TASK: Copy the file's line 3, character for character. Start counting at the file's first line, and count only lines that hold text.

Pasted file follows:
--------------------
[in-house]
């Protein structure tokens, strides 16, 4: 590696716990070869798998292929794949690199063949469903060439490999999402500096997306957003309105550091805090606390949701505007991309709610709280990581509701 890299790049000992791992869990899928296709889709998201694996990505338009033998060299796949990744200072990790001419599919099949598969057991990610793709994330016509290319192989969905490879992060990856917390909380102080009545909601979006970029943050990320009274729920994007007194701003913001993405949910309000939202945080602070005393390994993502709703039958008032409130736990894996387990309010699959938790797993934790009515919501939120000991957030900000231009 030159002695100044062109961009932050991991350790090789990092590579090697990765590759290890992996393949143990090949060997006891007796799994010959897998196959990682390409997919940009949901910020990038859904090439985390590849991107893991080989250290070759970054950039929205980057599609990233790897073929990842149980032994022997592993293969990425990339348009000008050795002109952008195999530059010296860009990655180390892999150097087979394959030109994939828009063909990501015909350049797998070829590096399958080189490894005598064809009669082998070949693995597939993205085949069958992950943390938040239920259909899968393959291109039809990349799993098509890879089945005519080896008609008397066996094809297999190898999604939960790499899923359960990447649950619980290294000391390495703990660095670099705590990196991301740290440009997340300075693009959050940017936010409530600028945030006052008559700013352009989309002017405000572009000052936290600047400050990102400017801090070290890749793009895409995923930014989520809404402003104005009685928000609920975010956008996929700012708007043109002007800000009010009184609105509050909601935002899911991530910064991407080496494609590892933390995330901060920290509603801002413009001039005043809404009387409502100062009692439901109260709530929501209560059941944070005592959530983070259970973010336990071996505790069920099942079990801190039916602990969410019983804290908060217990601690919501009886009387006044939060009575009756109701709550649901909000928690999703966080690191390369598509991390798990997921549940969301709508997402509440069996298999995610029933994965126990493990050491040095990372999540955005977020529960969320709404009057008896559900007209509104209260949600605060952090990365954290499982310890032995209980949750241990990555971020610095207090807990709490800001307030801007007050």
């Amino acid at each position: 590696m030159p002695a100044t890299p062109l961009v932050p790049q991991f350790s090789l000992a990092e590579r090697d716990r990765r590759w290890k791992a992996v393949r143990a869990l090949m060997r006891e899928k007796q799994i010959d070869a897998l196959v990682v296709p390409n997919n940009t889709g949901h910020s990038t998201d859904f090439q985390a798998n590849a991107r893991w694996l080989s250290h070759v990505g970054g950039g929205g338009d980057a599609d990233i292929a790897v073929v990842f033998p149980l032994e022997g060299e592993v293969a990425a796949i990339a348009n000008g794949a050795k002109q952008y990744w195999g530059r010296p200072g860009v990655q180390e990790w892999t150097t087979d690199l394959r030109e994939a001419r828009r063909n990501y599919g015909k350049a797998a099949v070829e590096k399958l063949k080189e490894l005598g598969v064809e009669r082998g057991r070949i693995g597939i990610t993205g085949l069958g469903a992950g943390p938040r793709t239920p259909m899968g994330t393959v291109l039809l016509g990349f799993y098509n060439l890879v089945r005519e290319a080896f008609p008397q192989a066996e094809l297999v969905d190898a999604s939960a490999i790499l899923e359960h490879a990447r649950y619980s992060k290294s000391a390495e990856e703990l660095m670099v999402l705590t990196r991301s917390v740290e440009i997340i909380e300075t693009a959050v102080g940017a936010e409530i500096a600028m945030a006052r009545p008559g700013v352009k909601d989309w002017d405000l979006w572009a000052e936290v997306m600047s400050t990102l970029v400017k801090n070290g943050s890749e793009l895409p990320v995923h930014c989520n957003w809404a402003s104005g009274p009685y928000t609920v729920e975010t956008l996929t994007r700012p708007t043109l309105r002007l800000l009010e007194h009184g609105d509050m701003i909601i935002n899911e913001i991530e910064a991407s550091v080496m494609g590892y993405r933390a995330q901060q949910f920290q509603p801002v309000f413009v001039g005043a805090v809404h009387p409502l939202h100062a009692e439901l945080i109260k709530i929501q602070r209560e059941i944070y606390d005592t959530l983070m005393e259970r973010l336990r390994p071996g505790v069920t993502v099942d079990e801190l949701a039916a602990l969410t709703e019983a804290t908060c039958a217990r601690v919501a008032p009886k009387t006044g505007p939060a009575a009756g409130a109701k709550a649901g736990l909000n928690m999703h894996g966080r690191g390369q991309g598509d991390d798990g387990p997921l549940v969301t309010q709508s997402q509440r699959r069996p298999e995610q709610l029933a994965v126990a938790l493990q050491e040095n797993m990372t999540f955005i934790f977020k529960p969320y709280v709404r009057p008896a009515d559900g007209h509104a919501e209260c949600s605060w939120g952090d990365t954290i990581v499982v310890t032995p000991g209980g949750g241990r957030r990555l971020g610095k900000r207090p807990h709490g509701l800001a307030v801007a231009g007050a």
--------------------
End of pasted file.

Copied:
């Amino acid at each position: 590696m030159p002695a100044t890299p062109l961009v932050p790049q991991f350790s090789l000992a990092e590579r090697d716990r990765r590759w290890k791992a992996v393949r143990a869990l090949m060997r006891e899928k007796q799994i010959d070869a897998l196959v990682v296709p390409n997919n940009t889709g949901h910020s990038t998201d859904f090439q985390a798998n590849a991107r893991w694996l080989s250290h070759v990505g970054g950039g929205g338009d980057a599609d990233i292929a790897v073929v990842f033998p149980l032994e022997g060299e592993v293969a990425a796949i990339a348009n000008g794949a050795k002109q952008y990744w195999g530059r010296p200072g860009v990655q180390e990790w892999t150097t087979d690199l394959r030109e994939a001419r828009r063909n990501y599919g015909k350049a797998a099949v070829e590096k399958l063949k080189e490894l005598g598969v064809e009669r082998g057991r070949i693995g597939i990610t993205g085949l069958g469903a992950g943390p938040r793709t239920p259909m899968g994330t393959v291109l039809l016509g990349f799993y098509n060439l890879v089945r005519e290319a080896f008609p008397q192989a066996e094809l297999v969905d190898a999604s939960a490999i790499l899923e359960h490879a990447r649950y619980s992060k290294s000391a390495e990856e703990l660095m670099v999402l705590t990196r991301s917390v740290e440009i997340i909380e300075t693009a959050v102080g940017a936010e409530i500096a600028m945030a006052r009545p008559g700013v352009k909601d989309w002017d405000l979006w572009a000052e936290v997306m600047s400050t990102l970029v400017k801090n070290g943050s890749e793009l895409p990320v995923h930014c989520n957003w809404a402003s104005g009274p009685y928000t609920v729920e975010t956008l996929t994007r700012p708007t043109l309105r002007l800000l009010e007194h009184g609105d509050m701003i909601i935002n899911e913001i991530e910064a991407s550091v080496m494609g590892y993405r933390a995330q901060q949910f920290q509603p801002v309000f413009v001039g005043a805090v809404h009387p409502l939202h100062a009692e439901l945080i109260k709530i929501q602070r209560e059941i944070y606390d005592t959530l983070m005393e259970r973010l336990r390994p071996g505790v069920t993502v099942d079990e801190l949701a039916a602990l969410t709703e019983a804290t908060c039958a217990r601690v919501a008032p009886k009387t006044g505007p939060a009575a009756g409130a109701k709550a649901g736990l909000n928690m999703h894996g966080r690191g390369q991309g598509d991390d798990g387990p997921l549940v969301t309010q709508s997402q509440r699959r069996p298999e995610q709610l029933a994965v126990a938790l493990q050491e040095n797993m990372t999540f955005i934790f977020k529960p969320y709280v709404r009057p008896a009515d559900g007209h509104a919501e209260c949600s605060w939120g952090d990365t954290i990581v499982v310890t032995p000991g209980g949750g241990r957030r990555l971020g610095k900000r207090p807990h709490g509701l800001a307030v801007a231009g007050a």